Skip to main content Blog: 2011 UFA all-star teams, Pt. 2

The Hockey News

The Hockey News

There’s still more than 450 regular season games, at least 45 playoff games and one Stanley Cup to be handed out before the summer spending spree begins, but there’s enough players scheduled to be available that the palette whets well in advance.

Provided they’re still available (and the betting here is, with cap-strapped and cash-conscious teams aplenty, many will be), there is top-end talent at every position. Here are the best, broken into first- and second-team all-star squads - first team Saturday, second team right now.

(Not included is Wings uber-great Nicklas Lidstrom, who will either retire or return to Detroit, making him a UFA by name alone.)


Tomas Fleischmann (’10-11 cap hit: $2.6 million)

The crop is especially thin at pivot beyond Richards, so instead of reaching deep, let’s include Tomas Fleischmann, who’s played center in the past. The Czech native is only 26 and shows lots of promise, but a blood-clotting problem knocked him out of this season and last and means his future is in jeopardy. If he gets medical clearance, however, several teams will be interested in his services.


Brooks Laich ($2.1 million)

A media favorite for his willingness to speak his mind, the 27-year-old is a well-rounded talent who’s willing to go to the greasy areas. Though his goal production has slowed this season, that’s more of a product of the Caps’ new D-conscious style. There’s always money out there for a guy who can contribute no matter the situation.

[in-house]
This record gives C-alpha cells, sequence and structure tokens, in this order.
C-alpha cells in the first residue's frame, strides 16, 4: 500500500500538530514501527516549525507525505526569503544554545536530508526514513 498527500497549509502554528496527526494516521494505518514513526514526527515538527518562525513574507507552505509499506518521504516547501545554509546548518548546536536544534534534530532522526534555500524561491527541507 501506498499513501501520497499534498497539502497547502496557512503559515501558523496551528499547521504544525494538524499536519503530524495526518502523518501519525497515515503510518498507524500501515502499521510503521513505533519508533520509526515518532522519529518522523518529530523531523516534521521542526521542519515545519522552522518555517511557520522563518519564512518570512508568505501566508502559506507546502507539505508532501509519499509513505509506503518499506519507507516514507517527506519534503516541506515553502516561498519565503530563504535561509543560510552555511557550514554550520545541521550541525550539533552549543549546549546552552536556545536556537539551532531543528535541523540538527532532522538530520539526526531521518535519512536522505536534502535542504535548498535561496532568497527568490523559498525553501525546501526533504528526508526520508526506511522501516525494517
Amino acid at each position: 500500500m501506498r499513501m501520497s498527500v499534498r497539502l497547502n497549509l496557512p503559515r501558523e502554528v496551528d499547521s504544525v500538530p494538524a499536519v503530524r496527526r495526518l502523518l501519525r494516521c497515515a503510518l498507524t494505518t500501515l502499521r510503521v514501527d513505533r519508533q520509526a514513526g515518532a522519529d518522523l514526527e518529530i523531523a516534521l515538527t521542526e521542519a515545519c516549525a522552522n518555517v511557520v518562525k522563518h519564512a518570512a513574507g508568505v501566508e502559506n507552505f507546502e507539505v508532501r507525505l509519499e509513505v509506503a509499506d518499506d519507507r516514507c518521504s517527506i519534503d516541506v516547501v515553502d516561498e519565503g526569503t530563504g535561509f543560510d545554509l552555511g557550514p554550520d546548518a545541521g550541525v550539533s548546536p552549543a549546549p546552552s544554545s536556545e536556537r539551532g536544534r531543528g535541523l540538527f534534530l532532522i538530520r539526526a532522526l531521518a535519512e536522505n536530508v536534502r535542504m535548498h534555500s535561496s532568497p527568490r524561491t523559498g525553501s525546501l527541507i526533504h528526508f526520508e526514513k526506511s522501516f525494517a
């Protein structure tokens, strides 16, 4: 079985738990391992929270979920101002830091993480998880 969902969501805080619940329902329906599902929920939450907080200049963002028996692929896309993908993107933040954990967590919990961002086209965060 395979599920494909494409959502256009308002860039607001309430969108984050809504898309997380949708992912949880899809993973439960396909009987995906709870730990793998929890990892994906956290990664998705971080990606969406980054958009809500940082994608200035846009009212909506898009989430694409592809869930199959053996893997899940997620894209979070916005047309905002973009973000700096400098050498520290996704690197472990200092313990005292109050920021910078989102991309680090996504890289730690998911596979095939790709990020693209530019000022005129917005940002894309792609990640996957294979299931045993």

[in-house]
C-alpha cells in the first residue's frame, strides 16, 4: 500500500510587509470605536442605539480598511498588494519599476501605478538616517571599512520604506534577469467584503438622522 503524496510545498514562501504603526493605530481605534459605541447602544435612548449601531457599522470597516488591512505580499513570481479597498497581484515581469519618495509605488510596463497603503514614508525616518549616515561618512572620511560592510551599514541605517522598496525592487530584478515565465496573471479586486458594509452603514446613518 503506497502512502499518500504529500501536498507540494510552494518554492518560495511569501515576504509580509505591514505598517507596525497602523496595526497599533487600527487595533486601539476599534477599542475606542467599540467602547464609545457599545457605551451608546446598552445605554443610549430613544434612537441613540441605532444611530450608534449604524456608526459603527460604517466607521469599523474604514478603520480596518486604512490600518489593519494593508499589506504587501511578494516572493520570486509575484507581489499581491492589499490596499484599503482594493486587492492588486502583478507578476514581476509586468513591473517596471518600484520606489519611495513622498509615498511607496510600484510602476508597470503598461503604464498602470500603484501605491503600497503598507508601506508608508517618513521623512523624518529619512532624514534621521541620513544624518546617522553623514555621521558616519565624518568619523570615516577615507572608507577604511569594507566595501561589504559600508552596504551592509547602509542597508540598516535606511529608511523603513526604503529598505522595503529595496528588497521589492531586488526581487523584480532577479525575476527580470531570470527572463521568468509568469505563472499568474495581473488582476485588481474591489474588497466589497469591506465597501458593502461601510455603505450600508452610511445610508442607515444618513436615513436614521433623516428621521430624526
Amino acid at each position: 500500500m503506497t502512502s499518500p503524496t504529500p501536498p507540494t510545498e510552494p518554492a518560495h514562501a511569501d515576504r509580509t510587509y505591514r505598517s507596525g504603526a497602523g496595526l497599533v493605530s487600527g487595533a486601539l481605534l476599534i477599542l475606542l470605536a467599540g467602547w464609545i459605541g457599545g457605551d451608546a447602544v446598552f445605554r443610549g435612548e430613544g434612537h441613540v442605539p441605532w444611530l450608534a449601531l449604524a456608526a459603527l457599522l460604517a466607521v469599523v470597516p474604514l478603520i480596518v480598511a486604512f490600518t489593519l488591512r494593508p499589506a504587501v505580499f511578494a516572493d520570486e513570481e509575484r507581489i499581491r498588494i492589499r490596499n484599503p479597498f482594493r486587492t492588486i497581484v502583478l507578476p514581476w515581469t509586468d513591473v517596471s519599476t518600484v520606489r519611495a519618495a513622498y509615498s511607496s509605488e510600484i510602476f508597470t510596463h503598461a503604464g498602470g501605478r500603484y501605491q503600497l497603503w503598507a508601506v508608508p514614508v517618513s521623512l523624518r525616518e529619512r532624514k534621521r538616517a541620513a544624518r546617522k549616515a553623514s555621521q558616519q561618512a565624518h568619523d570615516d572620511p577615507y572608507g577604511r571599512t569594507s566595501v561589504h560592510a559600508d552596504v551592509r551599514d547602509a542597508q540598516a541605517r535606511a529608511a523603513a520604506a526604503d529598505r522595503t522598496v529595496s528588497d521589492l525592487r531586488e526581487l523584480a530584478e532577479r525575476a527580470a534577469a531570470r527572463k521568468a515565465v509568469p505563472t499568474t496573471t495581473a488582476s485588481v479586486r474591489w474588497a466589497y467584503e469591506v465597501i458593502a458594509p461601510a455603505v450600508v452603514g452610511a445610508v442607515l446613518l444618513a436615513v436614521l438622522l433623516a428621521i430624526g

Milan Hejduk ($3 million)

The 12-year NHL vet will be 35 when July 1 rolls around, but barring a major injury he’ll hit the 20-goal mark for the 11th straight season. He’s showing little sign of slowing down, averaging nearly 18 minutes and a point per game. It’s very likely he’ll retire before donning a different uniform, but crazier things have happened.


Tomas Kaberle ($4.25 million)

With the distraction of all the trade talk, Kaberle could have been excused for a decrease in production, but he’s on pace to put up very similar numbers to 2009-10. The cool-as-a-cucumber Czech’s better days are behind him, but he’s still an excellent option as a second-pair D-man on a contender or a top-two on a second-tier club.

Ed Jovanovski ($6.5 million)

The two-time Canadian Olympian is getting a little long in the tooth at age 34 (he’ll be 35 come July 1) and his best offensive days are far behind him (he’s on pace for only 22 points this season), but he’s still a solid second-pair D-man who can play on both the power play and penalty kill. 


Tomas Vokoun ($5.7 million)

Despite his mediocre numbers, Vokoun is a big reason the Panthers are even sniffing around the eighth spot in the East. Extension talks have taken place, but if something doesn’t get done big questions will arise: Is top prospect Jacob Markstrom ready for No. 1 duty? Will Vokoun’s cap hit and NTC keep him from being dealt before Feb. 28? Will any team be willing to shell out more money than the Cats for a keeper who’ll be 35 one day after free agency opens? 

Edward Fraser is the managing editor of The Hockey News. His blog appears regularly.

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The Hockey News

The Hockey News



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